STRAP IT ON! Gear to Help Ditch your Backpack (etc.)
We Mountain bikers seem to be either hanging on to what we've been doing for ages or making wholesale changes. Getting rid of the hitchhiker on our backs has been a big trend over the past couple of years, and it's not as easy as it sounds. "Be prepared" is the motto of the Boy Scouts but it's also woven into the ethos of mountain biking. Most of us ride with enough tools and gear to fix the repairs that can be anticipated, like punctures, broken chains and spokes, and bent derailleurs, as well as bits to MacGyver the unexpected snafus. Fixing everything from a shattered rim, a broken lever clamp or a saddle that's been ripped from its rails is all possible with the right gear in your pack.
I used to be one of those riders who had tools to fix most anything but I began slimming down even before I escaped the strap monkey. Now' it's even more crucial to efficiently carry what I need and jettison the rest. Luckily we live in the age of ingenuity; no problem is too far on the fringe or too insignificant thanks to startups staffed by fresh-faced entrepreneurs jaded by the Silicon Valley experience. Let's start with tube storage.
Backcountry Research makes a strap with colour matched accents for the make and model of bike I ride; a Yeti Turq frame; the Mutherload Frame Strap. That would have been enough for me but it's even functional. On my SB5.5 the tube holder fits right in front of the bottom bracket junction, but you could also mount it on the top tube. The strap holds the tube to the bike but but little elasticized loops, with rubberized sections, keep it in place. There is more than one way to configure the strap to do the job, but only one way to make it look perfect, so I chose that one. There's a lot of velcro so you can cinch it down and once it's on there I forget about it. Or at least I do now. The Mutherload Strap is made in Bozeman Montana and it will run you 20 USD.
Enve sent us home with a couple of cool products after a launch in Monterey before Sea Otter. One of them will likely make you laugh when you see it. It's called the Tubesock, and that's exactly what it is; a sock for your tube. Whether you are throwing them in a backpack or waist pack or strapping it to your frame, tubes can take a beating and get covered in mud or dust. The Tubesock slides over to both protect it and keep it clean. It also looks much cleaner on your bike. I never thought much of it when it was given to us (thanks ENVE!) but now I love it. Tubesocks do not come in pairs and they cost 4.80 USD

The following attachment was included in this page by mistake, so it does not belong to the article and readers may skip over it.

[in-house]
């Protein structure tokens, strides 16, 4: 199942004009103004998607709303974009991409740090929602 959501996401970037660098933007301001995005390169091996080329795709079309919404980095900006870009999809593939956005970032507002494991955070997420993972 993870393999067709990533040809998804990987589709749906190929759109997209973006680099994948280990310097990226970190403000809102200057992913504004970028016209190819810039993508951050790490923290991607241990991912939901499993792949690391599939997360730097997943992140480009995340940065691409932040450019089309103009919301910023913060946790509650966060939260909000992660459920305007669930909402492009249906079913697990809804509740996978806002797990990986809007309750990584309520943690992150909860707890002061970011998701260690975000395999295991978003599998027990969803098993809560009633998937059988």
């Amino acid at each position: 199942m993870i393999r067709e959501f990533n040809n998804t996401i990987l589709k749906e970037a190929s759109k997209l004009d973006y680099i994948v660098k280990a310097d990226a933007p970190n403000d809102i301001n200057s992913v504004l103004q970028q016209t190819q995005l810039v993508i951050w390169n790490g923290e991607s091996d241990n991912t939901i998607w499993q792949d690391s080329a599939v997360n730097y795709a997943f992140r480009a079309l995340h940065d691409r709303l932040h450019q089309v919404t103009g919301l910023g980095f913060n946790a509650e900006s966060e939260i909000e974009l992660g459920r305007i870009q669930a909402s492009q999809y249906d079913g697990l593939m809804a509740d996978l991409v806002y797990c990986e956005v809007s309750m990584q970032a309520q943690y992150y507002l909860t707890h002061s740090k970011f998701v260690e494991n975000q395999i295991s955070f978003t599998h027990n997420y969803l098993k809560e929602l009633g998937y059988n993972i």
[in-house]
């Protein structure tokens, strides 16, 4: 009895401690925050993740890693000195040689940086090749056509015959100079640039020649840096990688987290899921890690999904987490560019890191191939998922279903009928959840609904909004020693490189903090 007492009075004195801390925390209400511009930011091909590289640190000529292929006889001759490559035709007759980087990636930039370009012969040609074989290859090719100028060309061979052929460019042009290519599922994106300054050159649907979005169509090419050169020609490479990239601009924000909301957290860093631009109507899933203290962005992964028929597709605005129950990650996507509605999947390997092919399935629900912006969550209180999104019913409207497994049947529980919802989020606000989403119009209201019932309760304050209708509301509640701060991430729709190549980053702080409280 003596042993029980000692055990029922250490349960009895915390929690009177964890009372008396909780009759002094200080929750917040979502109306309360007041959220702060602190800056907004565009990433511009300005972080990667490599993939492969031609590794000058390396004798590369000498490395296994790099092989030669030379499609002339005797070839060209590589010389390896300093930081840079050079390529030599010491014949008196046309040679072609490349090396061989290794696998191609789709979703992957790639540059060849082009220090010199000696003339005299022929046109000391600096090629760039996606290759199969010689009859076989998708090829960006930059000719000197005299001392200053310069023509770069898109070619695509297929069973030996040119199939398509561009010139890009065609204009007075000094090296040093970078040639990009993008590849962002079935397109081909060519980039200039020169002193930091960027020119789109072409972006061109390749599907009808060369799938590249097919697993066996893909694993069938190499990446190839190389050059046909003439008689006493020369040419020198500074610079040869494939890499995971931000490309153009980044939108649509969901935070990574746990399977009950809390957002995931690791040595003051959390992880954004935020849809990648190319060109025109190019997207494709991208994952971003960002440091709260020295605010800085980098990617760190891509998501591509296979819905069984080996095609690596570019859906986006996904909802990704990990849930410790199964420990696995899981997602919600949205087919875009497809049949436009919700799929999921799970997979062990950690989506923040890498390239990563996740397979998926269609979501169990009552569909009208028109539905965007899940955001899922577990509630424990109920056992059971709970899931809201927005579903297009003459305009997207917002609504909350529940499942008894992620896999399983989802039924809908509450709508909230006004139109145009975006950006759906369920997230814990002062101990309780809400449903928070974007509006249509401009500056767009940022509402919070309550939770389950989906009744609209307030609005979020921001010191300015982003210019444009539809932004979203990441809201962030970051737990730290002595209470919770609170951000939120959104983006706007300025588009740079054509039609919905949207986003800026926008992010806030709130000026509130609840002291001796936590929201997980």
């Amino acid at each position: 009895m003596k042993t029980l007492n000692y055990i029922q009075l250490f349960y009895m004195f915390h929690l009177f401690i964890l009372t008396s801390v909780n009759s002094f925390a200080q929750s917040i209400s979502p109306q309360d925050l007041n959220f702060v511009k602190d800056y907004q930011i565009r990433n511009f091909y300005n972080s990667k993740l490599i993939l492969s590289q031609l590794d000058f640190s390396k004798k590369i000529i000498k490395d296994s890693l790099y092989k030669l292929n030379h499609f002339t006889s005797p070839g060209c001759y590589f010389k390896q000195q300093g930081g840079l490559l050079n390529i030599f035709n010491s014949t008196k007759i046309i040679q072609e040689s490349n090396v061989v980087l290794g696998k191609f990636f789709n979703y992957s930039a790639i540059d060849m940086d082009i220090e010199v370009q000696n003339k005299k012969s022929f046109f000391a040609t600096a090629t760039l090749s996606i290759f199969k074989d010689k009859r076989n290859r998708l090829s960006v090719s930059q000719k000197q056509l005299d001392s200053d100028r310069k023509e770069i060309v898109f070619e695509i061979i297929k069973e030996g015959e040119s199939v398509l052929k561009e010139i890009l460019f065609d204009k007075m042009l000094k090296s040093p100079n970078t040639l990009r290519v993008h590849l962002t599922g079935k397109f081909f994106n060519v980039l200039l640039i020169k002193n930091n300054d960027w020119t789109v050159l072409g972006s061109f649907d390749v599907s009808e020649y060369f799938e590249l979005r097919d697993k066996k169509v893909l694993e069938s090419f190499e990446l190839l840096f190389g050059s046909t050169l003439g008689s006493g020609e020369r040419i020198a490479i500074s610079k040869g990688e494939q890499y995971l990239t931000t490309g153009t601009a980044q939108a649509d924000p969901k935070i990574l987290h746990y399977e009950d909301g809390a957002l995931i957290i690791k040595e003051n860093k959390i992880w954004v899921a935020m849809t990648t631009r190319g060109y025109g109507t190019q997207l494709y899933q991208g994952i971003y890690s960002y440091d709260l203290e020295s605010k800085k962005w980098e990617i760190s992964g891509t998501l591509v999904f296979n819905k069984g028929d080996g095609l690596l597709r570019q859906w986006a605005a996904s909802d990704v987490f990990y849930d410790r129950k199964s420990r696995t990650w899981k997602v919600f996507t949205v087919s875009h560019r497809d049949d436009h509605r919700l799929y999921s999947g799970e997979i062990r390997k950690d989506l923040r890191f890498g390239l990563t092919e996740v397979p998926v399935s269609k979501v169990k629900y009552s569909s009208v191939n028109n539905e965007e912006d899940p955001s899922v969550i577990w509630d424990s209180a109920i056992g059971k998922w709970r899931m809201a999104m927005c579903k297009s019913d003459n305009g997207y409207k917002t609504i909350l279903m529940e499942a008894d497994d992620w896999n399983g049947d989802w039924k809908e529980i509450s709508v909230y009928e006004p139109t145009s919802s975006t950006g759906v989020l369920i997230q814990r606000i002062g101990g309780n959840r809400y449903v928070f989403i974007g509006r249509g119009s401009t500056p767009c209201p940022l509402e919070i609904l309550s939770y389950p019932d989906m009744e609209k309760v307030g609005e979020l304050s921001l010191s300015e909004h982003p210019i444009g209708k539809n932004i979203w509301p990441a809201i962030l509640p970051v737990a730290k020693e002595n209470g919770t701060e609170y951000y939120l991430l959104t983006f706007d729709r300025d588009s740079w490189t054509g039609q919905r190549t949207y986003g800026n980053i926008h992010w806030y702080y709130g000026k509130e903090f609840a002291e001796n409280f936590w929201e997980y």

If you have a Specialized you've got a nice chunk of storage in the SWAT locker as well as a water bottle cage, but the rest of us have to figure out how to haul spare clothing and a few tools. My solution has been to wear a bum bag. Unfortunately my bum bag has to carry water as well because the under downtubee bosses Yeti adds to the frame are useless to me because I bust bottle cages on logs or rocks on the very first ride. Every time. I've also lost pumps I tried to attach there.
Mission Workshop has begun making what they call a 'Waist Pack' but even from a super hip company it's really just a bum bag. A very nice bum bag, but still... Like other Mission Workshop bags, the Axis Waist Pack is waterproof, made from sturdy materials and made in the US of A. There are some dividers inside but nothing groundbreaking. The waist strap is nice and wide but it doesn't have auxiliary cinches to really lock things down. This is NBD if you aren't carrying much but if you toss a water bottle or other heavier items in there I'd be worried things would bounce around too much.
A bonus included in this particular bum bag is the deployable multi-tool from Fix Manufacturing. The company introduced a belt buckle that stored a multi tool (actually three different ones for different sports) late last year and someone had the excellent idea to tweak it for use on the belt of the Axis bag. With 17 tools, if you include the 'tire lever' and spoke keys it packs a decent punch and only lacks a chain tool from where I sit.
Lezyne has a few ideas brewing to get gear off your back and onto your bike. One that caught my eye was the Drive tool that. The tool itself isn't revolutionary but being able to strap it to your seat post (if you have enough showing) or elsewhere, is pretty trick. You can strap Lezyne's Tubeless Repair kit on as well.
The last item on my list isn't about storage or repairs, it's about frame protection. Trail debris and riding on the tailgate of a pickup can bruise your frame pretty easily. I've taken to plastering 3M protective tape on my frame but it's not really enough for the downtube. Fortunately Lizard Skins makes carbon-look armouring that is incredibly tough. In fact, despite the look, it's made of leather. It's nice and thick and the shock absorbing qualities should protect your frame against most impacts.
A few companies are using this product as the original equipment frame protection which means shipping them from the U.S., where they are made, to Taiwan for the install. It's a bit like shipping watch parts to Switzerland from Kazakhstan; things don't generally move in that direction.
Lots of the ways to sort this stuff out don't cost a penny. Let's hear some of yours...